Five easy ways to live healthy in December.
Stop Drinking all that water
Guzzling lots of agua is the one health move that most of people actually manage on a regular basis. So imagine the disappointment when you heard that it doesn’t do a darn thing! “There was no scientific evidence that water can help rid your body of toxins, promote weight loss, ease headaches, or improve skin tone,” says Stanley Goldfarb, M.D., author of a recent study review on the topic. “You drink more water, you just pee more.” If you’re convinced that your skin looks clearer thanks to H2O, it may be just a powerful placebo effect. So instead to trying to chug eight glasses of water every day, let your body be your guide. “Drink when you’re thirsty and only enough to feel satisfied,” says Goldfarb
Know that bigger isn’t always better…
…at least not when it comes to produce. as fruits and veggies grow larger 9and as we grow more of them), their nutrient and antioxidant levels significantly diminish, according to recent reports. “So when shopping for produce, choose for the smallest and brightest of the bunch,” says Donald davis, Ph.D., a retired researcher at the University of Texas. Bright colors are signs of phytochemicals, good-for-you substances that are often antioxidants. Organic fruits and veggies are another good pick–on average they have 30 percent higher levels of antioxidants than nonorganics but can contain similar levels of vitamins, according to a series of studies. If it”s more vitamins you want, go for heirloom fruits and vegetable varieties, which may contain higher concentrations of nutrients because of their unique genetic makeup.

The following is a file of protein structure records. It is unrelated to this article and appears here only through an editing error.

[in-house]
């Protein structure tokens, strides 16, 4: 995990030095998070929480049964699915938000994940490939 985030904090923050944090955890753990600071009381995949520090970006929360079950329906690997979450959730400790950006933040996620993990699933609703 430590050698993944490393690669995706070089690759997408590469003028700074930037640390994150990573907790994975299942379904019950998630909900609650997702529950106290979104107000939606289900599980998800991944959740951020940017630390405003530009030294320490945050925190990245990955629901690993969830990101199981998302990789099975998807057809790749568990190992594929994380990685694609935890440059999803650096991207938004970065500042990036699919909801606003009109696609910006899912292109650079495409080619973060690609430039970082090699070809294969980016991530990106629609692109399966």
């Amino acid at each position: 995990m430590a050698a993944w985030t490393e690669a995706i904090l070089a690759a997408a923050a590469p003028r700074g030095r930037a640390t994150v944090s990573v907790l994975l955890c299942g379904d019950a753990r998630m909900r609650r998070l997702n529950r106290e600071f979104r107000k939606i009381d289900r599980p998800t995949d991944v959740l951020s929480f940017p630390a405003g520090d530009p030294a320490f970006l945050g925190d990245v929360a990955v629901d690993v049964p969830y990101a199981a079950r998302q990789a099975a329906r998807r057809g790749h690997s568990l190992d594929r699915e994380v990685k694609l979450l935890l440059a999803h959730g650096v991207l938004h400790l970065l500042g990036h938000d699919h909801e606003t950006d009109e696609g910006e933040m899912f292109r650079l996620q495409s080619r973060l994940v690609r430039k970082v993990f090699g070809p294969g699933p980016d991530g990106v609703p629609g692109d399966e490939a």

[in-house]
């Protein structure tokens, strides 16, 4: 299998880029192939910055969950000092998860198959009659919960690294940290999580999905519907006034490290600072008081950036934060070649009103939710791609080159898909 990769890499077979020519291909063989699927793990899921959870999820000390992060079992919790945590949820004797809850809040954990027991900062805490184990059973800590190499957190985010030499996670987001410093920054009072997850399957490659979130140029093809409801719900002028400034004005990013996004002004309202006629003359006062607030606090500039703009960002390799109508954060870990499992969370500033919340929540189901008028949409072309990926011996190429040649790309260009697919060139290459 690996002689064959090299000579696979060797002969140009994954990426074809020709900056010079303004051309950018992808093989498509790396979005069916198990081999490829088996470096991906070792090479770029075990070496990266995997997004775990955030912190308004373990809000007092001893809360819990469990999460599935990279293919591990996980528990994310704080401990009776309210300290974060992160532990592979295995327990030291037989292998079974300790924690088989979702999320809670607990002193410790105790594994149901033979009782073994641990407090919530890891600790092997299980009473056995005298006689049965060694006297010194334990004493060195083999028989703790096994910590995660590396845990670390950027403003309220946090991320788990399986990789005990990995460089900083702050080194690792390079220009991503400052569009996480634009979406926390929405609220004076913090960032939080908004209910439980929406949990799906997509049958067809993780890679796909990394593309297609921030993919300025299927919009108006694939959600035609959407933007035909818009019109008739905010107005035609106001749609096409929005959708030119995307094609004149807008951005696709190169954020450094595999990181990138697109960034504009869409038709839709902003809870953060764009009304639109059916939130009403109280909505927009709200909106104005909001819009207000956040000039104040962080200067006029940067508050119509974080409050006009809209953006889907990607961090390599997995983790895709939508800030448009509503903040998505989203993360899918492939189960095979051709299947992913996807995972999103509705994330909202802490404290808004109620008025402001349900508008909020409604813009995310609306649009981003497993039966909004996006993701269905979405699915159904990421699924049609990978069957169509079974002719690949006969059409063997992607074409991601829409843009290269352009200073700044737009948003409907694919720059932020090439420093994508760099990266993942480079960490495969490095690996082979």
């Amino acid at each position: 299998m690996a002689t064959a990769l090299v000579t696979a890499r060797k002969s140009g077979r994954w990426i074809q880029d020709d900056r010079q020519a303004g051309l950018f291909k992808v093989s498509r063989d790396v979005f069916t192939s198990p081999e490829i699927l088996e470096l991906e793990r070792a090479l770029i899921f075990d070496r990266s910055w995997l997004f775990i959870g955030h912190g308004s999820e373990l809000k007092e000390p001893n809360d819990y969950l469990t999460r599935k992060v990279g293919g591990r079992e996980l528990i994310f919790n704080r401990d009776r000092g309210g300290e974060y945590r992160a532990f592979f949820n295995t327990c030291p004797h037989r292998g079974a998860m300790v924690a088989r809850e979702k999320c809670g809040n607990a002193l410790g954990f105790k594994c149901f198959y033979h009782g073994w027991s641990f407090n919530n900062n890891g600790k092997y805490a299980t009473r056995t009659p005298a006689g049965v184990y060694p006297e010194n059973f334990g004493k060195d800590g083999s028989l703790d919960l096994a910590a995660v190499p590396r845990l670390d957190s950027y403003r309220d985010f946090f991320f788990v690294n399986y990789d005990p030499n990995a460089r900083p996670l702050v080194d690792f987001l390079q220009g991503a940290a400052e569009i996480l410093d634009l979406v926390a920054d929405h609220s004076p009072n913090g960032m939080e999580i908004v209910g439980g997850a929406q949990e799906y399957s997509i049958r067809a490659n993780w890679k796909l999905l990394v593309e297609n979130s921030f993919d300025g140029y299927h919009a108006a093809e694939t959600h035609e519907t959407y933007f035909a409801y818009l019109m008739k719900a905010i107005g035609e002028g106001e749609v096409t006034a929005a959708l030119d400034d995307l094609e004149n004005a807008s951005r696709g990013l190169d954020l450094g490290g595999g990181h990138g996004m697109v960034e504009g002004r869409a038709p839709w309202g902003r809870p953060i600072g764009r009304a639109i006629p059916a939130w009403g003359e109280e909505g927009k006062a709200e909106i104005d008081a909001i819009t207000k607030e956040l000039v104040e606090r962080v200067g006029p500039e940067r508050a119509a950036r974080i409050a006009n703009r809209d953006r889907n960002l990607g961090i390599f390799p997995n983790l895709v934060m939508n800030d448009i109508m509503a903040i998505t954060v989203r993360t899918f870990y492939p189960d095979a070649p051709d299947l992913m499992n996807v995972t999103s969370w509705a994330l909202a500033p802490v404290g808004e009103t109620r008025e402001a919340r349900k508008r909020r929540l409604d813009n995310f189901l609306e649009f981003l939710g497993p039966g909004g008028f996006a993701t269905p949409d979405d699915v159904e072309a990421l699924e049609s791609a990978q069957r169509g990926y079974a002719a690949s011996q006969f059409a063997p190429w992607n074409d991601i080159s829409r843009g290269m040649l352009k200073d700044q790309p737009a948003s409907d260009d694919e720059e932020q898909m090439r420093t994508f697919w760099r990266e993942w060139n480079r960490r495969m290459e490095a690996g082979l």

Don’t kid yourself
Forty-seven percent of women say that exercise regularly. Really? Really?
Protect your pout
Shiny, sexy gloss maybe your go-to summer lipcolor staple, but all that shine can actually attract the sun’s rays, upping your risk of skin cancer, says Christine brown, M.D., a dermatologist at Baylor University medical Center in Dallas. So layer a lip balm with SPF 30 under gloss, or try product with built-in SPF.
Feel the (heart) burn? See your doctor
Esophageal cancer is one of the country’s fastest-growing forms of cancer–it has risen 600 percent over the past few decades. And a seemingly harmless condition can put you at risk: heartburn. “It’s a symptom many women ignore, probably because most aren’t aware of how serious it can be,” says Kenneth R. DeVault, M.D., of the mayo Clinic in Jacksonville, FL. The frequent backwash of stomach acids damages the esophageal lining, which can lead to cancerous cell changes. How to put out the fire: Cut back on coffee, citrus juices, and spicy foods. And consider using an H2 blocker, such as zantac, or a proton pump inhibitor, such as Prilosec. these medications can ease symptoms and promote the healing of damaged tissue.